Eric Liddell was an inspirational Scottish athlete who achieved success at the 1924 Olympic Games and later made a significant contribution to society as a Christian missionary in China.
Born in China to Scottish missionary parents, Eric returned to England for school then moved to Scotland, where he graduated with a science degree from the University of Edinburgh.
Sport played a large part in Eric’s academic life. He playing rugby for Scotland and ran for the university. Eric was hoping to compete in the 100 metre race at the Paris Olympics, but switched to the 400 metres as he was not prepared to run in the heats on a Sunday. Eric won this race and came third in the 200 metres race.
Following his Olympic success, he returned to North China where he served as a missionary from 1925 to 1943 - first in Tientsin (Tainjin) and later in Xiaochang. During his first furlough back in the UK he was ordained a minister in 1932. In 1934 he married Florence Mackenzie in Tientsin. Living in China through the late 1930s and early 1940s became increasingly dangerous due to the Sino-Japanese War. In 1941, British citizens were advised to leave the country, so Eric’s wife and family travelled to safety in Canada. In 1943 Eric Liddell was imprisoned by the Japanese in an internment camp and died there in 1945, still caring for those around him. A memorial to Eric Liddell now stands in the grounds of the school which occupies the camp's site.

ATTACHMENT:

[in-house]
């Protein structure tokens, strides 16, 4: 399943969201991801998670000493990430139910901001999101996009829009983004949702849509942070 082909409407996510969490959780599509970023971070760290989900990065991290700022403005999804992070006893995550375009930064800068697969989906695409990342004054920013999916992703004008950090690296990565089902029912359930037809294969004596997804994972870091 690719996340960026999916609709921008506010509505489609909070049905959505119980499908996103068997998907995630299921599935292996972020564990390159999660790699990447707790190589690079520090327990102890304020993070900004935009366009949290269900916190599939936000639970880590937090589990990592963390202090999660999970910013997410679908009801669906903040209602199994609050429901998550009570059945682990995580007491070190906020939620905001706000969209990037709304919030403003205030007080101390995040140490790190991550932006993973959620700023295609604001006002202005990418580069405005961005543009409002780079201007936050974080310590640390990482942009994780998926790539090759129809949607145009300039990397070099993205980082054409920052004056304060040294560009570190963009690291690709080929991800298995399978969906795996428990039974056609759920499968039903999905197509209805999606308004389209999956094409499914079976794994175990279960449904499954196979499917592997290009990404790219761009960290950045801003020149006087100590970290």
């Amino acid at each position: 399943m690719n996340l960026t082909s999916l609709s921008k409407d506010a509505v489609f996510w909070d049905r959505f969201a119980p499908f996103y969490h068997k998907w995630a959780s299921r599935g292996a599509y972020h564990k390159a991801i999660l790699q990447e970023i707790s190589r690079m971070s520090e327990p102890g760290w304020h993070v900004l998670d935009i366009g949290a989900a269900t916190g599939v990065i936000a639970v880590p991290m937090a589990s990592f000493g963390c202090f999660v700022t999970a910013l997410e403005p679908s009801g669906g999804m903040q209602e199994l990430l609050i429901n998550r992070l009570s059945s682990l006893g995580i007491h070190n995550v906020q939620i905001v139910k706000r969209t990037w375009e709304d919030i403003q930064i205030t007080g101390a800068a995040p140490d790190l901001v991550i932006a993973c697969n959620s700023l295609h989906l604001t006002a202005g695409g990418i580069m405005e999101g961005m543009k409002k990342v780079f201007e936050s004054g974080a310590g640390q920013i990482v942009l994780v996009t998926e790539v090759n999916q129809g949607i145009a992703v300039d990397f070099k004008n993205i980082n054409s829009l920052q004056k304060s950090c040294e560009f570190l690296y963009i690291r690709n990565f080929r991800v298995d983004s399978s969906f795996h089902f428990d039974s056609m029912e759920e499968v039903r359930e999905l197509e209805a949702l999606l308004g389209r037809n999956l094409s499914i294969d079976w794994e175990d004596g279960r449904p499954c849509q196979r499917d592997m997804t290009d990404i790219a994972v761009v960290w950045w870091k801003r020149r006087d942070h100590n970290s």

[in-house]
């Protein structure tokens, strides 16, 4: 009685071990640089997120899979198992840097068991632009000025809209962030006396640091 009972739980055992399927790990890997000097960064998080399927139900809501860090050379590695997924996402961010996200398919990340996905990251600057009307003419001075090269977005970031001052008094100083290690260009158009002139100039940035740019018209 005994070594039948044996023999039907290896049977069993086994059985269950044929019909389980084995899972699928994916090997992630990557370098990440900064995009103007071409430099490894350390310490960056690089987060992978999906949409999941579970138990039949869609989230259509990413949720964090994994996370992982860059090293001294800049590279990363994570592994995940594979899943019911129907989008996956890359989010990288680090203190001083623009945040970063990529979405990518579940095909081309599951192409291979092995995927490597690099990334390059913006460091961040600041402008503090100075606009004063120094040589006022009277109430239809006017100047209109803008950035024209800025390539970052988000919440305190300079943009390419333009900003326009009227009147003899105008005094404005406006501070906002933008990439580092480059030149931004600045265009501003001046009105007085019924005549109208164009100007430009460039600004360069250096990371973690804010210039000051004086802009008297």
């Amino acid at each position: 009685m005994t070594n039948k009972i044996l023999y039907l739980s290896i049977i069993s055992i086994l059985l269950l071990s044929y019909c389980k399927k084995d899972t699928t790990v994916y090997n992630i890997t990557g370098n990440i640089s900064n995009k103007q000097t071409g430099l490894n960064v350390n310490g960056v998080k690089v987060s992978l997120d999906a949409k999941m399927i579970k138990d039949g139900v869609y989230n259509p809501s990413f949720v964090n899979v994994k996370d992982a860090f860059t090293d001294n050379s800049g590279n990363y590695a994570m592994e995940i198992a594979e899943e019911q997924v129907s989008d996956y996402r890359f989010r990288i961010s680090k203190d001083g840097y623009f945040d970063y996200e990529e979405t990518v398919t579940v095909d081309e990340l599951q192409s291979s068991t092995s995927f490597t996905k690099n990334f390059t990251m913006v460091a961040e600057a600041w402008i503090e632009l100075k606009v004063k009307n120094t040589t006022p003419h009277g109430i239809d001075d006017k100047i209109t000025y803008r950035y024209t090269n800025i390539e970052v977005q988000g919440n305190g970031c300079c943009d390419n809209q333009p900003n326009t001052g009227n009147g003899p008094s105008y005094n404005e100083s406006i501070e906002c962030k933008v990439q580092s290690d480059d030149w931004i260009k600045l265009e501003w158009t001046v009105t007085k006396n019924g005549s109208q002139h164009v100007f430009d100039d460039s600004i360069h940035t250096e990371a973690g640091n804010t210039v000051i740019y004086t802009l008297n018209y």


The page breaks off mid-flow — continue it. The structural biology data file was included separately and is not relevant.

Watch a clip from this BBC Scotland TV documentary.
The 1981 film depicts the track success of Eric Liddell and Harold Abrahams in the Paris Olympics, and shows the inspiration that drove both men. It highlights Liddell’s commitment to his Christian values. The film won four Academy Awards including Best Picture at the Oscars in 1982.
See the full video of 'Chariots of Fire' (Glow login required) on the Education Scotland website.
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